Tips for Creating a Successful Video Program
A “viral” video has the ability to launch a brand from obscurity into a household name overnight. Yet with so much competition in the marketplace for consumers’ eyeballs — 300 hours of video are uploaded to YouTube every minute — it's unlikely that one of your company's videos will ever go viral. But that doesn't mean you shouldn't try.
In a presentation yesterday at the Internet Retailer Conference & Exhibition in Chicago, Steven Leeds, senior vice president of marketing at Systemax, a B-to-B retailer of consumer electronics and computer-related accessories, discussed how video can be used to create brand awareness, acquire customers and drive sales.
Leeds spoke from personal experience. He previously worked as a writer for the comedy video website Funny or Die, and helped create a video for TigerDirect (formerly a Systemax brand) that went viral, with 30 million views to date. (See the video below.) Looking to create awareness of the TigerDirect brand, Leeds took a week's worth of budget allocated to newspaper advertising and funneled it to a video project. He hired Rhett & Link, an internet comedy duo, to star in and produce the video.
The results of the video surpassed Leeds’ wildest expectations. The video, which cost $50,000 to produce, generated 800,000 visits to a special landing page that TigerDirect created for the campaign. The video has now been viewed over 30 million times, generating a CPM of $1.46.
YouTube is Where You Want to Be
There are multiple platforms that brands can post their videos to — e.g., Snapchat, Instagram, Facebook — but according to Leeds, there's only where you really need to be: YouTube. YouTube's search capabilities differentiate it from other video hosting platforms, he said. In fact, it's now the second largest search engine, with 3 million searches per month.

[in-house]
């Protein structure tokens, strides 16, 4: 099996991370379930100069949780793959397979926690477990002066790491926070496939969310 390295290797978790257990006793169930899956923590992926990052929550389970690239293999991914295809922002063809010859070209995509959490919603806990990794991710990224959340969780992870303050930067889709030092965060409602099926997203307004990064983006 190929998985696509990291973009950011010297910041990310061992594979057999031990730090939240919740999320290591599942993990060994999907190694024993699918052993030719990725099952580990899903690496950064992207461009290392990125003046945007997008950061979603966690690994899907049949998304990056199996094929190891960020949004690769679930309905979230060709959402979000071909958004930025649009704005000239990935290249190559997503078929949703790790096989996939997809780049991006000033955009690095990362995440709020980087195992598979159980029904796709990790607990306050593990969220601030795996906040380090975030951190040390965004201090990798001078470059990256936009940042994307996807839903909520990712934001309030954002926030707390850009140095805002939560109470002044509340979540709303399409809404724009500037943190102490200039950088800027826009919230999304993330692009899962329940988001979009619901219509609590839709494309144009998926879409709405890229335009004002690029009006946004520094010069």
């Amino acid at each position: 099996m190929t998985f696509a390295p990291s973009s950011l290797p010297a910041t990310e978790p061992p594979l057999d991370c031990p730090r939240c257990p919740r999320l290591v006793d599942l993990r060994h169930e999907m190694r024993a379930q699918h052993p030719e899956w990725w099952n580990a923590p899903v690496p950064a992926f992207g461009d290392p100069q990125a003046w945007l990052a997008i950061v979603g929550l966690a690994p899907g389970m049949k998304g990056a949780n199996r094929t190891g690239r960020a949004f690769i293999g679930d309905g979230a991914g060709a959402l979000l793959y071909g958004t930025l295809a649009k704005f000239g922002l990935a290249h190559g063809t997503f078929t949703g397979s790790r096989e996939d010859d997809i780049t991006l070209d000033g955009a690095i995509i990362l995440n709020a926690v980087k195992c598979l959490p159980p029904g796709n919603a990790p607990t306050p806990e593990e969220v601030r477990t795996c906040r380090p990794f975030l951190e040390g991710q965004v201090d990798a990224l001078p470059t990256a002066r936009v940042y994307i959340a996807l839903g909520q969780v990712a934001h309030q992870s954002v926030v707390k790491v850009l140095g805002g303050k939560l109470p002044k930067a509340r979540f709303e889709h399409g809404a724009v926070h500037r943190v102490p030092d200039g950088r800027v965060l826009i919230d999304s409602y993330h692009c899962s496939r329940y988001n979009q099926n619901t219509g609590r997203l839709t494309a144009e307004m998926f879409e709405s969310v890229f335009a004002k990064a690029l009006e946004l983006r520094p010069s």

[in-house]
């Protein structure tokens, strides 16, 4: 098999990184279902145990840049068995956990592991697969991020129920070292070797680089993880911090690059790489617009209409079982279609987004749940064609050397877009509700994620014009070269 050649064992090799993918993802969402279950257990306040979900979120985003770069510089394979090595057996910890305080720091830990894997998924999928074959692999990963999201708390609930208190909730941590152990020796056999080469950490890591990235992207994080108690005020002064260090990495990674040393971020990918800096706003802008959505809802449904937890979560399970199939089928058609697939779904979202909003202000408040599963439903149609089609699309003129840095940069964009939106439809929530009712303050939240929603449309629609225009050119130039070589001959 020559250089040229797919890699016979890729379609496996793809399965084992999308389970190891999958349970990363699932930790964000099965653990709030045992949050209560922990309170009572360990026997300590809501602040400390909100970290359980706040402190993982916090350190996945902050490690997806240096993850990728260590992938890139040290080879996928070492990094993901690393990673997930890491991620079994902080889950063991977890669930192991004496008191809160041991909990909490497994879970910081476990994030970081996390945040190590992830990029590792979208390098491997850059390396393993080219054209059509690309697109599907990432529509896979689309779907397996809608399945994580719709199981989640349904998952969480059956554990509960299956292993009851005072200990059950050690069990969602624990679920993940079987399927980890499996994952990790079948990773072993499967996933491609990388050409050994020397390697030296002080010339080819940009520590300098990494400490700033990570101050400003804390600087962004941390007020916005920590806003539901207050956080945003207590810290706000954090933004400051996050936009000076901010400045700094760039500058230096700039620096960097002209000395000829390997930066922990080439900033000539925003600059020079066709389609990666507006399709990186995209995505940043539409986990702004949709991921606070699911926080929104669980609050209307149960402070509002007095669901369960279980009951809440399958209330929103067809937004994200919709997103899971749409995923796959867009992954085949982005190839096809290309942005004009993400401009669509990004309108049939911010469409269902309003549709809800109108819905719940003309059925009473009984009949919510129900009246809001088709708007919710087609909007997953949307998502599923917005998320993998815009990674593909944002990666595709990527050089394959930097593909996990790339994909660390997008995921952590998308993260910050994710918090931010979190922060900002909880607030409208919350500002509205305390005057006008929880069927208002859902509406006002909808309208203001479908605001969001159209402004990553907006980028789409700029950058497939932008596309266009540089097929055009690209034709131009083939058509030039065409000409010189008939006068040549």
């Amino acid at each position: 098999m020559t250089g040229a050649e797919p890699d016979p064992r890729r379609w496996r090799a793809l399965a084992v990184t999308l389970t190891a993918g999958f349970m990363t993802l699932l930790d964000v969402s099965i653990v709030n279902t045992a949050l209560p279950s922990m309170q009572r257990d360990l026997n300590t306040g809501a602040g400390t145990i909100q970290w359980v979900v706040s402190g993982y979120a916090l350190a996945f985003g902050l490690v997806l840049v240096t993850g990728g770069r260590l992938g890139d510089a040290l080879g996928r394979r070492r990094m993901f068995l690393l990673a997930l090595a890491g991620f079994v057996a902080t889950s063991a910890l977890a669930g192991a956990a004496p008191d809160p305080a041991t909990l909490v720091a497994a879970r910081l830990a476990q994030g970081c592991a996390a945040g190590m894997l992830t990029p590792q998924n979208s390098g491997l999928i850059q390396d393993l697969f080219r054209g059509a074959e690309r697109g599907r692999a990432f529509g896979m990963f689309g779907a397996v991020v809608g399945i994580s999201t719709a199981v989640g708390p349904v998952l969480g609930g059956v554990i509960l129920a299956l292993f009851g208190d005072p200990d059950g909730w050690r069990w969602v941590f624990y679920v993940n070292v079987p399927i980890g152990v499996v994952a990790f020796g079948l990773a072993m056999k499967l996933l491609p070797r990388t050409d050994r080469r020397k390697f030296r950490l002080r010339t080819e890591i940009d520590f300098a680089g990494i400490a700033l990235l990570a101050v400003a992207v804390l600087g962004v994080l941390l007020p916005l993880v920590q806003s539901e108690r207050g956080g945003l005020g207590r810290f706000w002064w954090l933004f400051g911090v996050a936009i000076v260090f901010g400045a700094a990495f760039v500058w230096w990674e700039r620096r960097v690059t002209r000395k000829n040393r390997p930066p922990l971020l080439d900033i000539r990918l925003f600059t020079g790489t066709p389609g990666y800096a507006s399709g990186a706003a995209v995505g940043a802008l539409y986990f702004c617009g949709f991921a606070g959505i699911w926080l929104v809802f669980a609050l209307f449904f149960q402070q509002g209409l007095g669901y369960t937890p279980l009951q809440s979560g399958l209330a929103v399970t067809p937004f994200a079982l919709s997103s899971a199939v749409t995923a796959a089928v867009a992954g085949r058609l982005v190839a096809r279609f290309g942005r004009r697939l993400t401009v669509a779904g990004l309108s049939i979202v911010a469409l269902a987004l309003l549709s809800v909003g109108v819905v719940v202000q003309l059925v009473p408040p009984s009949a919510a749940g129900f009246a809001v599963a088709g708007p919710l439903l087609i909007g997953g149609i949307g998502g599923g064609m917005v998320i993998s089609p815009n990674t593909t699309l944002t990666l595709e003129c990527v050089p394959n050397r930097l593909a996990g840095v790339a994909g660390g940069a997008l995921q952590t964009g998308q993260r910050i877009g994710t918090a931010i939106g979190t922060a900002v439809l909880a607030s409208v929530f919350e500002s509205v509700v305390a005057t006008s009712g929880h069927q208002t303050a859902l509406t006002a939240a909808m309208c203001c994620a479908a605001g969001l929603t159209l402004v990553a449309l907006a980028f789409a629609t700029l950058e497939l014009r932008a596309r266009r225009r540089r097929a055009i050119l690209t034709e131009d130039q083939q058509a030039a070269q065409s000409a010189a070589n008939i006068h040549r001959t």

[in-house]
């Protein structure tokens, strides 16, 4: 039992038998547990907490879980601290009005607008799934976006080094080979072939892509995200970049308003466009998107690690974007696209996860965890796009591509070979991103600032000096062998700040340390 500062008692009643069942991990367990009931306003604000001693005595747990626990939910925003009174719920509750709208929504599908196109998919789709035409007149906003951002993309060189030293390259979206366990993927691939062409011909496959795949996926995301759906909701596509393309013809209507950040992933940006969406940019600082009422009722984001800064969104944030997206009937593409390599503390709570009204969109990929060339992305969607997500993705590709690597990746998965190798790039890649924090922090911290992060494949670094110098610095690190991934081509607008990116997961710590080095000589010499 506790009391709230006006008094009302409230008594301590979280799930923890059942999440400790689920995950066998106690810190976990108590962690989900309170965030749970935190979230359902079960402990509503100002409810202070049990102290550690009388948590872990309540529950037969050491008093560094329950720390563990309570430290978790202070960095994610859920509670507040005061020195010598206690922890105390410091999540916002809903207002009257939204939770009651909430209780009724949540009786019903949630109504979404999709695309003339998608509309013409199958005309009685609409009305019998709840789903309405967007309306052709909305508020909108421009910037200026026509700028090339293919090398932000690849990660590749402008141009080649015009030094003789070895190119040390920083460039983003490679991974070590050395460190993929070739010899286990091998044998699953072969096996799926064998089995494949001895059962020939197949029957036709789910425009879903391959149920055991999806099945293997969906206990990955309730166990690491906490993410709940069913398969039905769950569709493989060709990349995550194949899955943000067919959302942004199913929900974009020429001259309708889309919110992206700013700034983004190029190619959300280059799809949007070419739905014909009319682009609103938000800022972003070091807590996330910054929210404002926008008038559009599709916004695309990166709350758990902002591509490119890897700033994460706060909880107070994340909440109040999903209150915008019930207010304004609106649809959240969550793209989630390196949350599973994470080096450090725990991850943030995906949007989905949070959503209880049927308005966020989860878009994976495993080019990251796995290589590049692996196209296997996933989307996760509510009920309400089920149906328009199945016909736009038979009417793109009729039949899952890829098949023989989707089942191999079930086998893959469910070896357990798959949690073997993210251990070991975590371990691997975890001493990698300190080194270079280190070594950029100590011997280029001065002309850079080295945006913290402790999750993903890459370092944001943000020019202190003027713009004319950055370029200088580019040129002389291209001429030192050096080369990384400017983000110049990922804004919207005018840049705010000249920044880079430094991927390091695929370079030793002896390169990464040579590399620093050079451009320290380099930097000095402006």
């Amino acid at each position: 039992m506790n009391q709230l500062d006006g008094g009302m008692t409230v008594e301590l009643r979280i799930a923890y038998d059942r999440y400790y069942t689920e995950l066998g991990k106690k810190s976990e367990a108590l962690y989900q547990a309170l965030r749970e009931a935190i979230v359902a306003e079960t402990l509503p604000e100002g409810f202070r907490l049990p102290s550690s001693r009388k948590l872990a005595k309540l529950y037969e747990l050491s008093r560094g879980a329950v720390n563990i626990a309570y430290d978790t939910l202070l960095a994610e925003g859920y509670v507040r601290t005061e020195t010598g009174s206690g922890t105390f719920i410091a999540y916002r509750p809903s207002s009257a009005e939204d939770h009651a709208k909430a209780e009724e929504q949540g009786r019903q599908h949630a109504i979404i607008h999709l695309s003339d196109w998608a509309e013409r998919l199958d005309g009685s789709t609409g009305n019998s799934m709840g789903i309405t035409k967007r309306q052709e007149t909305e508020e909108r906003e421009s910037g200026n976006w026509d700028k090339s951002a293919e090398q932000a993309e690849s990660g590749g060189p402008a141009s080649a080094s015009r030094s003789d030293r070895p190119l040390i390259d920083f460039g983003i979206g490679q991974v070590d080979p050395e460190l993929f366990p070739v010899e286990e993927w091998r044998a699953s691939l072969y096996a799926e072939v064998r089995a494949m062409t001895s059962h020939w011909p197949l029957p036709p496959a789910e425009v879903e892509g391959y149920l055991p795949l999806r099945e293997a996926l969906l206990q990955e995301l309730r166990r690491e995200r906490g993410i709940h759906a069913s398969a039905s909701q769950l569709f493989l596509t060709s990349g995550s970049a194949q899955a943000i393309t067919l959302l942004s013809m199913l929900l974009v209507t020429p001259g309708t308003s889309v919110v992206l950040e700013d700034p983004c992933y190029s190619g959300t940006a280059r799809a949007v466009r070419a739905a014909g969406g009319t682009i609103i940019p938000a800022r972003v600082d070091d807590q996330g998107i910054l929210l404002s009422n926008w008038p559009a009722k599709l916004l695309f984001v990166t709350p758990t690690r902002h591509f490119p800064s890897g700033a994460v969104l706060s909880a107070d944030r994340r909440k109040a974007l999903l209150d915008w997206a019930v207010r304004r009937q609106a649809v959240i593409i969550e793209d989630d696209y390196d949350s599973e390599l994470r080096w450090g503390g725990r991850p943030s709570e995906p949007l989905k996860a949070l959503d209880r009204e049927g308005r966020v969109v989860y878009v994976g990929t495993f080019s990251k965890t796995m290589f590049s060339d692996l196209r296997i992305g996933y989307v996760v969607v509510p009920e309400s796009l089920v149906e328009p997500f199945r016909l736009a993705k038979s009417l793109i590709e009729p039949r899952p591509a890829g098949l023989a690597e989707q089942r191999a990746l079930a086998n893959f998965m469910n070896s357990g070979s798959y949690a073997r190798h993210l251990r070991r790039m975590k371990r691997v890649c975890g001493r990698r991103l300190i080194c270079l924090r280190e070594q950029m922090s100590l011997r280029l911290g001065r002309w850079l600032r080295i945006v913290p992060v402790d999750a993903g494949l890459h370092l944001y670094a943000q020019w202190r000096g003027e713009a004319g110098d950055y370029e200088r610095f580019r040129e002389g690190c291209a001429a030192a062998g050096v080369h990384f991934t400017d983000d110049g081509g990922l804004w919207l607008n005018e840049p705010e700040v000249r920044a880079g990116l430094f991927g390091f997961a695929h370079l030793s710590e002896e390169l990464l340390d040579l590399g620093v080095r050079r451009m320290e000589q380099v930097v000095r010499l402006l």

With that in mind, Leeds offered four tips to the audience on how they can improve their search rankings on YouTube:
- It's OK to get carried away with video titles. Hyperbole is your best friend here, Leeds said. Was TigerDirect's viral video really an “Epic Rap Battle,” Leeds asked the audience. No, it was more like a really good rap battle, but the over-the-top title helped gain consumers’ attention.
- Drive up views through a variety of promotional efforts. Promote your video on your homepage and social channels, and ask your partners to promote it as well (e.g., suppliers whose products are featured in the video). Leeds noted that Rhett & Link already had a built-in audience of 1 million followers when it produced the Epic Rap Battle video for TigerDirect.
- Create a video description that summarizes the video and contains keywords that will be searched on. Consider the descriptions to be like meta tags for your videos, much in the same way you have meta tags for your web pages.
- Include a call to action at the end of your videos. You want viewers to respond and give feedback on your videos, said Leeds. At the end of each of your videos, ask viewers to like, comment or subscribe to your channel.
Why People Share
To have a video go viral, people need to share it with their friends and families, who in turn share it with their friends and families, and the cycle continues. Leeds listed four reasons why people might share a video: innovation; inspiration; incentive; and emotion. He cited Lexus’ hoverboard video as a prime example of innovation; WestJet's Christmas Miracle videos for inspiration; Doritos’ Create Your Own Super Bowl video contest for incentive (the winner received a $1 million prize); and Dollar Shave Club's “Our Blades Are F***ing Great” video for emotion.
Video Creation, Takeaway Tips
There are three primary ways that retailers are creating videos: in-house, user-generated from customers and influencer-generated (like what TigerDirect did with Rhett & Link). As for distribution of video content, Leeds cited three companies to consider: Maker Studios, Machinima, CDS.
Leeds wrapped up his presentation with a couple tips for the audience as they look to get started with video or improve upon what they're already doing:
- Don't bother with pre-roll. It doesn't work, Leeds stated. He said it analogous to being invited to someone's house for dinner and then being sold something when you arrive.
- The shorter the video the better. Your goal should be to keep videos to a minute or less, Leeds advised. Videos should not go over three minutes, he added.
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Joe Keenan is the executive editor of Total Retail. Joe has more than 10 years experience covering the retail industry, and enjoys profiling innovative companies and people in the space.